Docking lambs tails reduces the build up of faeces which helps to prevent fly strike (a disease caused by maggots which can cause death in sheep and lambs). Docked lambs are also easier to deal with at shearing time.
Use an elastrator (seen in the picture) and rubber bands (new bands are needed each year as these perish with time). Apply the band to the tail and ensure that the portion of tail above the band is sufficient to cover the vulva of female lambs and a similar length in males. Once the ring has been applied the tail will fall off over the next couple of weeks.
Aim for within 6 weeks of birth. If the lamb is over 6 months it is illegal to perform the procedure without local anaesthesia from a veterinary surgeon. Therefore perform docking as early as possible!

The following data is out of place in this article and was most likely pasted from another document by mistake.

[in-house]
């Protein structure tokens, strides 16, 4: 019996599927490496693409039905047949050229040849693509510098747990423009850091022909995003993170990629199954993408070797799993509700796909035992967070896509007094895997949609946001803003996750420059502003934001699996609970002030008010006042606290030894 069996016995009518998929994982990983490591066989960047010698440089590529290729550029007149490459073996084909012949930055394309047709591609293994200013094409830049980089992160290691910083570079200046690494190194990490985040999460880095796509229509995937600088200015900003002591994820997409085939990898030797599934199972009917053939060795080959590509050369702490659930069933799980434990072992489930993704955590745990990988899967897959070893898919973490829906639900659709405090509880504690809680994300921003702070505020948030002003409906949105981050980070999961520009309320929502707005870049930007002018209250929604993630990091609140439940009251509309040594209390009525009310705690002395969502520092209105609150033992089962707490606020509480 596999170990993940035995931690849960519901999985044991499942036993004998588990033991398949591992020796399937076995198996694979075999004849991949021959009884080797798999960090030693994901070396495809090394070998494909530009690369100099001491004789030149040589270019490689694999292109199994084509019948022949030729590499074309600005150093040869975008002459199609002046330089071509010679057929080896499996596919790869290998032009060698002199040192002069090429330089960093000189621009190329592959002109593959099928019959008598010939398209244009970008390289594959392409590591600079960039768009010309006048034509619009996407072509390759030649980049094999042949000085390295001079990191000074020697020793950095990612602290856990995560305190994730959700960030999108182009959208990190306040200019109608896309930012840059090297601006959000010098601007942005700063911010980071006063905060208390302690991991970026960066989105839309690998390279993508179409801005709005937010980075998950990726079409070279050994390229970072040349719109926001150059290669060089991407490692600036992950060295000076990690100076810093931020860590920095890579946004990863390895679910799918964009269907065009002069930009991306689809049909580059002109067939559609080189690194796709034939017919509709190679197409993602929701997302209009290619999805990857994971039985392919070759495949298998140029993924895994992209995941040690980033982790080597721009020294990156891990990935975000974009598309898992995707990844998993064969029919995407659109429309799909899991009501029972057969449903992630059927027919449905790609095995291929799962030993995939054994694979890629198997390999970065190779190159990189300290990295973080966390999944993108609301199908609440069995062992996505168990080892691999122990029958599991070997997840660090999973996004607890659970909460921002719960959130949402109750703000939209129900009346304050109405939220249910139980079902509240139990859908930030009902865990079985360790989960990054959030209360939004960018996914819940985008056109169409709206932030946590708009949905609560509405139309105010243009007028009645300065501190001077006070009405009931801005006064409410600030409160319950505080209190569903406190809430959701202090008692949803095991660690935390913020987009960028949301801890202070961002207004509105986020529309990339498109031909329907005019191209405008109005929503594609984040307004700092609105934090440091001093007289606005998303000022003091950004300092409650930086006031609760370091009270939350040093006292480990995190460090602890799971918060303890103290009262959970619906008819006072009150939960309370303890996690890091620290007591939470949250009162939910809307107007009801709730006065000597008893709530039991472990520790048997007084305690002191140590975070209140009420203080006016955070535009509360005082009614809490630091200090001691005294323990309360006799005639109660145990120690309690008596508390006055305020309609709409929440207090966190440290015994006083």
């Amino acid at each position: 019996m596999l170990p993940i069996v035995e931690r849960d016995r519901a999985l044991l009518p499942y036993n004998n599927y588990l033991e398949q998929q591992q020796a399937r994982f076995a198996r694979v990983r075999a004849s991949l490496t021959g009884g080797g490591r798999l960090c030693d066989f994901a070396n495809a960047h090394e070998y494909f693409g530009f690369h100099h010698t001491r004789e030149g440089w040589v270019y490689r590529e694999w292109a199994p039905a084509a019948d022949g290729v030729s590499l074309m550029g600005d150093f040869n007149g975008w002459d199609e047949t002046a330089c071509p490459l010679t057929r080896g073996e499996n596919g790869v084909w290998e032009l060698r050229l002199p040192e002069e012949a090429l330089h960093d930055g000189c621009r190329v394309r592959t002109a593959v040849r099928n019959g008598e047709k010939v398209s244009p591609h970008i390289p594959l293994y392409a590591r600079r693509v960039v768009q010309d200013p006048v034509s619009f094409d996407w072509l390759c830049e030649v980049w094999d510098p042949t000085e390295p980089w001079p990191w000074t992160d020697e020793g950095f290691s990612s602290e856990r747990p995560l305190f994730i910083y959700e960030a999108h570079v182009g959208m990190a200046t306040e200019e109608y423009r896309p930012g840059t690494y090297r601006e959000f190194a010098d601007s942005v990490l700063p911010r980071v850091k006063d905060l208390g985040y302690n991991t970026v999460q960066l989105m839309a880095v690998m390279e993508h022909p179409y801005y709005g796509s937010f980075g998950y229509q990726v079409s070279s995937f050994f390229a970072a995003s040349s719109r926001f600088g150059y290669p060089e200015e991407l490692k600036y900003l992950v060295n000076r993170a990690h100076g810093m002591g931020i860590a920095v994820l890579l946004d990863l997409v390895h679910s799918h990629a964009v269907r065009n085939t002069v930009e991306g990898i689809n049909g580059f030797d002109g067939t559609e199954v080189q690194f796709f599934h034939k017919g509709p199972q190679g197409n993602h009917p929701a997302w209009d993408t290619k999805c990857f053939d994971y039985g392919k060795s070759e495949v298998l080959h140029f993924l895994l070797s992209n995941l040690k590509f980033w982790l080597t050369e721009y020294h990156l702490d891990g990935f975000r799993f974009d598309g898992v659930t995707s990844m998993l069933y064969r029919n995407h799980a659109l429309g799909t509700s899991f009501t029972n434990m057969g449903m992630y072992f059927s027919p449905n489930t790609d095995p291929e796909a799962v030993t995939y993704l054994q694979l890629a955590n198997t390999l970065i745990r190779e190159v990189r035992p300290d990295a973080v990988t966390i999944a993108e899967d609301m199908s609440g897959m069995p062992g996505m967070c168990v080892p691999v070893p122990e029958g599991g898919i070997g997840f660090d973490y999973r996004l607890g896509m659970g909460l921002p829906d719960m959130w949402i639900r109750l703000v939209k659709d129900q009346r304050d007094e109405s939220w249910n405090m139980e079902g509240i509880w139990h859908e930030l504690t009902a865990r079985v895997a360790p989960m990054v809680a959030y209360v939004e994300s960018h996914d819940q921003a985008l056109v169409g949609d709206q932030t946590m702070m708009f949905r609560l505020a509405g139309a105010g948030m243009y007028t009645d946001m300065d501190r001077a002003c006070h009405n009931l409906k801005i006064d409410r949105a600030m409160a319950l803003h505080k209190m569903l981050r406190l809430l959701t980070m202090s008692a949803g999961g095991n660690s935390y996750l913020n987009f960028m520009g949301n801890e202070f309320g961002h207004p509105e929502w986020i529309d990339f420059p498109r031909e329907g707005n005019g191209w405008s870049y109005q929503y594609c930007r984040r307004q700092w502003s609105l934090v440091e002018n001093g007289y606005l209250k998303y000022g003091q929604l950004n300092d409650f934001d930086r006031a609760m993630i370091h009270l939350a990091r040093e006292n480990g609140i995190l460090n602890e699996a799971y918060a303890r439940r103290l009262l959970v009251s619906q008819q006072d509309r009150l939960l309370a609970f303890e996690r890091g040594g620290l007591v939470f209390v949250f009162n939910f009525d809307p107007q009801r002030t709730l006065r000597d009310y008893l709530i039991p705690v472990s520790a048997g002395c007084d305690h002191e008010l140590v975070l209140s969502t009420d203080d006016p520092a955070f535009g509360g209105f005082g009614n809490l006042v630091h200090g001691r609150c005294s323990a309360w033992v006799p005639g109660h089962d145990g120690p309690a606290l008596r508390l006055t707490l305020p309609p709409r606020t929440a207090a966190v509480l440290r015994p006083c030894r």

Lambs can mate with female paddock mates at as young as 4 months of age- this includes their sisters. Castrating lambs avoids the need for separating ram and ewe lambs. Castrated rams are also easier to handle as they get older.
As with tail docking, use an elastrator and rubber rings. Apply one band at the base of the scrotum, closest to the body of the lamb. It is essential to feel the scrotum to ensure that both testicles are below the ring.
As with tail docking this should be performed as early as possible.